Only rights that are deeply rooted in the traditions, history, and conscience of the people are deemed to be fundamental. Although we cannot find that a fundamental right to same-sex marriage exists in this State, the unequal dispensation of rights and benefits to committed same-sex partners can no longer be tolerated under our State Constitution. With this State’s legislative and judicial commitment to eradicating sexual orientation discrimination as our backdrop, we now hold that denying rights and benefits to committed same-sex couples that are statutorily given to their heterosexual counterparts violates the equal protection guarantee of Article I, Paragraph 1. To comply with this constitutional mandate, the legislature must either amend the marriage statutes to include same-sex couples or create a parallel statutory structure, which will provide for, on equal terms, the rights and benefits enjoyed and burdens and obligations borne by married couples.
They actually said no to marriage, or at least that they couldn’t find a fundamental right to same-sex marriage in the state constitution. On the other hand, the equal protection clause in their constitution requires they find a way to give same-sex couples the benefits that married heterosexuals enjoy. In other words, it’s sort of what happened in Massachusetts, and so far the world hasn’t ended. So, New Jersey (and not Marilyn Musgrove) will figure out how equality is going to work in New Jersey.
It’s worth noting that the chief justice in New Jersey, Deborah Poritz (who dissented at least in part with the decision), is a Republican who was appointed by a Republican governor, Christine Todd Whitman.
As it turns out, according to John at Americablog, the ruling isn’t all that radical. It’s actually pretty close to the president’s position.
“President Bush said in an interview this past weekend that he disagreed with the Republican Party platform opposing civil unions of same-sex couples and that the matter should be left up to the states.”
“Mr. Bush has previously said that states should be permitted to allow same-sex unions, even though White House officials have said he would not have endorsed such unions as governor of Texas. But Mr. Bush has never before made a point of so publicly disagreeing with his party’s official position on the issue.”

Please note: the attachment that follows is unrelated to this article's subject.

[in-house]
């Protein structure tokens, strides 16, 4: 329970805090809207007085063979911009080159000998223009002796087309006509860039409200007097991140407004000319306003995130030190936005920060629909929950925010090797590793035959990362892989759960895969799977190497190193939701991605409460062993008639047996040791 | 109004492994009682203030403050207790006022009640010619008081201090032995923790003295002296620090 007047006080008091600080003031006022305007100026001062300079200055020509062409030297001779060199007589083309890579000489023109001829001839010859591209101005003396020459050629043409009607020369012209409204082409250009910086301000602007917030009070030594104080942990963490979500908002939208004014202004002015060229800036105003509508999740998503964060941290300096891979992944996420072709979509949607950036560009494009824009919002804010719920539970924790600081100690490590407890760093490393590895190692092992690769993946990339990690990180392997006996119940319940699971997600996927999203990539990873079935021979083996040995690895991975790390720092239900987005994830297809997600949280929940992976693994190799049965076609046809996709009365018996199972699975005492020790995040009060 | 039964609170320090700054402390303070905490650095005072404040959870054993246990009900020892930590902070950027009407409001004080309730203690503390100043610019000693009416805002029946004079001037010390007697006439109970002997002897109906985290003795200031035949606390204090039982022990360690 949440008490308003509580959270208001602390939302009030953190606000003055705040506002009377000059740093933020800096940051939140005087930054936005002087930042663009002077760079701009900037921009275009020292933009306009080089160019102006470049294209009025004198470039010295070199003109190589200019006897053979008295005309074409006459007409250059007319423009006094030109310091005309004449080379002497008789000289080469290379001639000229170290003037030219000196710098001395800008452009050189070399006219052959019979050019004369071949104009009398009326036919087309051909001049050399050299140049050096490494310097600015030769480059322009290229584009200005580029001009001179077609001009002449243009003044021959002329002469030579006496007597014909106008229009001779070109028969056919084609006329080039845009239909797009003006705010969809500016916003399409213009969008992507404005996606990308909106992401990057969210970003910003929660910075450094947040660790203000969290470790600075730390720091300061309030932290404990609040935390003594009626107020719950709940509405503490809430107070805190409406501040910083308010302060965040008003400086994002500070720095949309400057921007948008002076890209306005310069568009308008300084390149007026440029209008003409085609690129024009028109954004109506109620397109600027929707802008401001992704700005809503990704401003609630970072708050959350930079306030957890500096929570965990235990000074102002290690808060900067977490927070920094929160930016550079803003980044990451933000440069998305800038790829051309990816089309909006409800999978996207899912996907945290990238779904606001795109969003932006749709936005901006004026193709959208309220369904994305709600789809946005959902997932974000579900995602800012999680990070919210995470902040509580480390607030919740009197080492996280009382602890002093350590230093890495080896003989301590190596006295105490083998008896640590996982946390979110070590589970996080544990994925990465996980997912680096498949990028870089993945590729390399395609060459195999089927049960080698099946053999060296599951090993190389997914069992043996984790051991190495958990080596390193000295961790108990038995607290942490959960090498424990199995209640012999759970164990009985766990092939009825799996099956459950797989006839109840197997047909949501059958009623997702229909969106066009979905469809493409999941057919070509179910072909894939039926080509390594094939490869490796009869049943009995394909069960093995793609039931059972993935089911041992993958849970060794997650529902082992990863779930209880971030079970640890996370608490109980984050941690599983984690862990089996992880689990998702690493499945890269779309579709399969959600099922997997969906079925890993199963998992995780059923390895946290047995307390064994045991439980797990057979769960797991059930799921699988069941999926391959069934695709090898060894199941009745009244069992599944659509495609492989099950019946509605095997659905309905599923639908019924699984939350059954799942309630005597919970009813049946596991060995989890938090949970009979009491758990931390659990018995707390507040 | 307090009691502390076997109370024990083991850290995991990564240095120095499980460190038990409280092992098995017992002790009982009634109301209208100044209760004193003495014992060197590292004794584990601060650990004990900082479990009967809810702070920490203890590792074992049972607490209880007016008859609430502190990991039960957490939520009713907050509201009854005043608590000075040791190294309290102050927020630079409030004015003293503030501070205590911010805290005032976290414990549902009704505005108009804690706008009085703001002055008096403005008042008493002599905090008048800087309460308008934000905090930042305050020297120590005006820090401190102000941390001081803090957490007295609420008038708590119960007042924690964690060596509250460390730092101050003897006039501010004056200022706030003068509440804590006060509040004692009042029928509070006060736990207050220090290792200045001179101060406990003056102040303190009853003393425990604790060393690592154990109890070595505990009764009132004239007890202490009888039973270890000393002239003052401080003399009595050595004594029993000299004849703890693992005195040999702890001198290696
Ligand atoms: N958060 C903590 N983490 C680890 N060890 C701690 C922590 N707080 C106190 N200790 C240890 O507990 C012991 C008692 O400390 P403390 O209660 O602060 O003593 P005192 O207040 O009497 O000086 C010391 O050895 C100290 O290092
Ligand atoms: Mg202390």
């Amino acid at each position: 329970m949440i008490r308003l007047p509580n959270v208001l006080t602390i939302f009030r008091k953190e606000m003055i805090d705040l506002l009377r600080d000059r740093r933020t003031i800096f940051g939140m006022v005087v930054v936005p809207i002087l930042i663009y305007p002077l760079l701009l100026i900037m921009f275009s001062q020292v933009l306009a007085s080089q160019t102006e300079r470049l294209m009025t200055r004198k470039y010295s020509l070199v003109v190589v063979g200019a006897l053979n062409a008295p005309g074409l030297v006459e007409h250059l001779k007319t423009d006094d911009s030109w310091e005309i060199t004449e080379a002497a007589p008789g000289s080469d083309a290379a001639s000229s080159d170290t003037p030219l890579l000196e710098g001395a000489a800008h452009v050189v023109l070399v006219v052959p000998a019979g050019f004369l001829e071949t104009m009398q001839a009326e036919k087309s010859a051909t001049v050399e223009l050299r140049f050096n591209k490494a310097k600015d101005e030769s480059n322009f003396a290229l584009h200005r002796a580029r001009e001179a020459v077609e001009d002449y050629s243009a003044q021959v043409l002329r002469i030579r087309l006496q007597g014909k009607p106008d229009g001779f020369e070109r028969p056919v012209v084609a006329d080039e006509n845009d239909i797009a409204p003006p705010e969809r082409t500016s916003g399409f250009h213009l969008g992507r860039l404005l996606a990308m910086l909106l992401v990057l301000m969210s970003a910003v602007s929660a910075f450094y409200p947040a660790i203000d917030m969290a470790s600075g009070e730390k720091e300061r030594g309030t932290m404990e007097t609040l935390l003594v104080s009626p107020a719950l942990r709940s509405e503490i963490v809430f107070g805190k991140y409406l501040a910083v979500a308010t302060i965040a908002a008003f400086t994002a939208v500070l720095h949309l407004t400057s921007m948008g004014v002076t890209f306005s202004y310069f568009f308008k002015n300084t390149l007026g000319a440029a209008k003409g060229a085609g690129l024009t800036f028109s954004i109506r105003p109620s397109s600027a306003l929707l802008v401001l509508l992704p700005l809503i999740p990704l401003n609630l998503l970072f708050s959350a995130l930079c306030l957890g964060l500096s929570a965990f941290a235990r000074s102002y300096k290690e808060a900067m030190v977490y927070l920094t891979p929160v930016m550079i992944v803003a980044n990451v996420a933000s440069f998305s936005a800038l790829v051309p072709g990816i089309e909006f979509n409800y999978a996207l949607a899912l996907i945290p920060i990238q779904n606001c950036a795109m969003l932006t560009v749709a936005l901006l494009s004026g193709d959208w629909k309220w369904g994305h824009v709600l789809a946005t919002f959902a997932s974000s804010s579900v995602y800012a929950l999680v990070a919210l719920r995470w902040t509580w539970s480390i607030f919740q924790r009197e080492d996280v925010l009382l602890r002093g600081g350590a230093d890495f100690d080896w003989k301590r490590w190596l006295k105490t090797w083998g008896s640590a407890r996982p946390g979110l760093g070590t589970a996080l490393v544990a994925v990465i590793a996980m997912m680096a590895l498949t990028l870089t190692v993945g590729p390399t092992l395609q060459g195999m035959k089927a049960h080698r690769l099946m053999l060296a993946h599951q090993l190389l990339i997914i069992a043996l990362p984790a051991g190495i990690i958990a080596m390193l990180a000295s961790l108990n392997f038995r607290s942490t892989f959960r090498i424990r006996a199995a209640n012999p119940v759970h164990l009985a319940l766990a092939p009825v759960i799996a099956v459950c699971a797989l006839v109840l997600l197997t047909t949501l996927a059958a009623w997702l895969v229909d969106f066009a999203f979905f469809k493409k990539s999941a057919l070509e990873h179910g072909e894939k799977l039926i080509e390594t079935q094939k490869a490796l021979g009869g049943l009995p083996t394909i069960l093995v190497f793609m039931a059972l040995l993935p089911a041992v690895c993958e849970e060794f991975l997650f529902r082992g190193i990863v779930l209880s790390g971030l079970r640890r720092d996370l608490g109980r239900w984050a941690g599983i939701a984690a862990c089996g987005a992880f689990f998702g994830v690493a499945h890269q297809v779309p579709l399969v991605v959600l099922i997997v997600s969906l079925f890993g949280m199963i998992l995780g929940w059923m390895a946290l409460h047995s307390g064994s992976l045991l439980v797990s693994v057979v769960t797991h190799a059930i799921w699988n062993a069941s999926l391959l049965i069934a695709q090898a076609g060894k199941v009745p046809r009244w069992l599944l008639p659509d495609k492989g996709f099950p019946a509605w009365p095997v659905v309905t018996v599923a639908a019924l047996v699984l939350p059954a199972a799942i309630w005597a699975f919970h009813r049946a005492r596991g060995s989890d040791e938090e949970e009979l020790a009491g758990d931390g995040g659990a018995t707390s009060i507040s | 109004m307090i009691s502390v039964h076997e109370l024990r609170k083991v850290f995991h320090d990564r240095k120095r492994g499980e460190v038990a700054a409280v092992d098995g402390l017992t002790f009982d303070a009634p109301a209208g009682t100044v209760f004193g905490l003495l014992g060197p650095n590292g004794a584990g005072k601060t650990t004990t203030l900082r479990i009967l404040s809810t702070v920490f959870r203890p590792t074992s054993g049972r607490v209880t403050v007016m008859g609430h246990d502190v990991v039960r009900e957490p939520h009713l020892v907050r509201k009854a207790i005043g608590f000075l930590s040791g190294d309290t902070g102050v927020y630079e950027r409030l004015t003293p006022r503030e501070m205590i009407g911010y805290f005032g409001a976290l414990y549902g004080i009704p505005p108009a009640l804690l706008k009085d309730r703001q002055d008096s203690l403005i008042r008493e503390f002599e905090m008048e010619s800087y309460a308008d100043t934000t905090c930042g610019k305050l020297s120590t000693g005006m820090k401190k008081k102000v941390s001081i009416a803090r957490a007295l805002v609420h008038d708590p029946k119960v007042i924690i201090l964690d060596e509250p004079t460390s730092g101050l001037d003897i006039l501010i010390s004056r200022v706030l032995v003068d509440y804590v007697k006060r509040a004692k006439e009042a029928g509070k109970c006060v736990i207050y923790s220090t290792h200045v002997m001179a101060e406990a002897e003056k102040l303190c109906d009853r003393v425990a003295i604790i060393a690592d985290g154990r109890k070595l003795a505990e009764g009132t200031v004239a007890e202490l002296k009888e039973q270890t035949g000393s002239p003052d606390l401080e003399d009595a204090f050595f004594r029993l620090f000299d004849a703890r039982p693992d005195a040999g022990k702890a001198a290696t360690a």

“In an interview on Sunday with Charles Gibson, an anchor of “Good Morning America” on ABC, Mr. Bush said, “I don’t think we should deny people rights to a civil union, a legal arrangement, if that’s what a state chooses to do so.” ABC, which broadcast part of the interview on Monday, is to broadcast the part about civil unions on Tuesday.”….
“I view the definition of marriage different from legal arrangements that enable people to have rights. And I strongly believe that marriage ought to be defined as between a union between a man and a woman. Now, having said that, states ought to be able to have the right to pass laws that enable people to be able to have rights like others.”
I don’ t know much about the New Jersey legislature, but I remember back when Laurel Hester’s story was in the news it turned out the reason her story was news was because of the New Jersey legislature’s trend towards compromise yielded a domestic partnership statute that allowed cities, etc., to establish domestic partner benefits but didn’t require them to do so. And Laurel Hester’s county government opted not to do so. The ruling noted that as well.
The Domestic Partnership Act has failed to bridge the inequality gap between committed same-sex couples and married opposite-sex couples. Significantly, the economic and financial inequities that are borne by same-sex domestic partners are also borne by their children. Further, even though same-sex couples are provided fewer benefits and rights by the Act, they are subject to more stringent requirements to enter into a domestic partnership than opposite-sex couples entering a marriage.
All that is to say my guess is that the New Jersey legislature will go the route of civil unions, since the court has left it up to them. So, it’s not exactly a ruling in favor of same-sex marriage. It’s a ruling in favor of same-sex couples having the rights and benefits of marriage. Which only seems fair since, as I’ve noted before, we’re already assuming the “burdens and obligations” borne by married couples, and the economic and financial inequities mentioned in the ruling mean that we’re also underwriting the rights and benefits of heterosexual married couples while assuming the same “burdens and obligations.
So now it falls to the New Jersey legislature to come up with something that does what the ruling requires. And if they need a cheat sheet or quick reference on the rights and protections involved, I’ve already put one together for them.
It’s pro-fairness or pro-equality ruling, if anything; one that even people who don’t necessarily support same-sex marriage might be able to live with, if recent polls are any indication. Opposition to same-sex marriage has dropped significantly, and younger Americans (read future voters) are more supportive of same-sex marriage or equal rights and benefits than their elders.
Besides, it’s not a top issue for most Americans anyway (though a poll shows 54% supporting civil unions), and less of a sure thing for the Republicans. So maybe, just maybe, New Jersey will be left alone to figure out how to make their state more equitable to same-sex citizens and their families. That will most likely be good for the state. It will definitely be good for gay families in New Jersey.
And that’s the point.